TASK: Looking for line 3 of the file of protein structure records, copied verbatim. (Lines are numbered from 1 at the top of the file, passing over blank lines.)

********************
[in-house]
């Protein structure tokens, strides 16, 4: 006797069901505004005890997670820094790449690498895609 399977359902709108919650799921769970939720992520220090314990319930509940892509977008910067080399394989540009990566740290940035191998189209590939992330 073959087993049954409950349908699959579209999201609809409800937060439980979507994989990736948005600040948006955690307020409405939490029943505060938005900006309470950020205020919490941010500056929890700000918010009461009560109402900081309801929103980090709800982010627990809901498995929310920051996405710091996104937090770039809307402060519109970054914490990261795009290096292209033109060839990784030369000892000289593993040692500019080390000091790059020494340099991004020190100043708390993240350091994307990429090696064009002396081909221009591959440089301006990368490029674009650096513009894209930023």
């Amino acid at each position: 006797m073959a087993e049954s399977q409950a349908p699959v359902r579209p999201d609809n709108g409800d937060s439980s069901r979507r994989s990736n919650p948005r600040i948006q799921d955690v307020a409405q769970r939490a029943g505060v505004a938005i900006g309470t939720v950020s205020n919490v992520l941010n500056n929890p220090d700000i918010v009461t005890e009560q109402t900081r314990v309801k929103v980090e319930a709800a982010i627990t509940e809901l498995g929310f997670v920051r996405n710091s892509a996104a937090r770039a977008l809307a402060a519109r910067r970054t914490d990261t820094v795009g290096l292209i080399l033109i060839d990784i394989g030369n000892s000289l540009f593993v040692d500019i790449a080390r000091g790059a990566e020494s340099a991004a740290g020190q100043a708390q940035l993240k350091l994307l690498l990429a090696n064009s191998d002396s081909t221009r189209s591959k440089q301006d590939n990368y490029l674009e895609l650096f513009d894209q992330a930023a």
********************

């Amino acid at each position: 006797m073959a087993e049954s399977q409950a349908p699959v359902r579209p999201d609809n709108g409800d937060s439980s069901r979507r994989s990736n919650p948005r600040i948006q799921d955690v307020a409405q769970r939490a029943g505060v505004a938005i900006g309470t939720v950020s205020n919490v992520l941010n500056n929890p220090d700000i918010v009461t005890e009560q109402t900081r314990v309801k929103v980090e319930a709800a982010i627990t509940e809901l498995g929310f997670v920051r996405n710091s892509a996104a937090r770039a977008l809307a402060a519109r910067r970054t914490d990261t820094v795009g290096l292209i080399l033109i060839d990784i394989g030369n000892s000289l540009f593993v040692d500019i790449a080390r000091g790059a990566e020494s340099a991004a740290g020190q100043a708390q940035l993240k350091l994307l690498l990429a090696n064009s191998d002396s081909t221009r189209s591959k440089q301006d590939n990368y490029l674009e895609l650096f513009d894209q992330a930023a």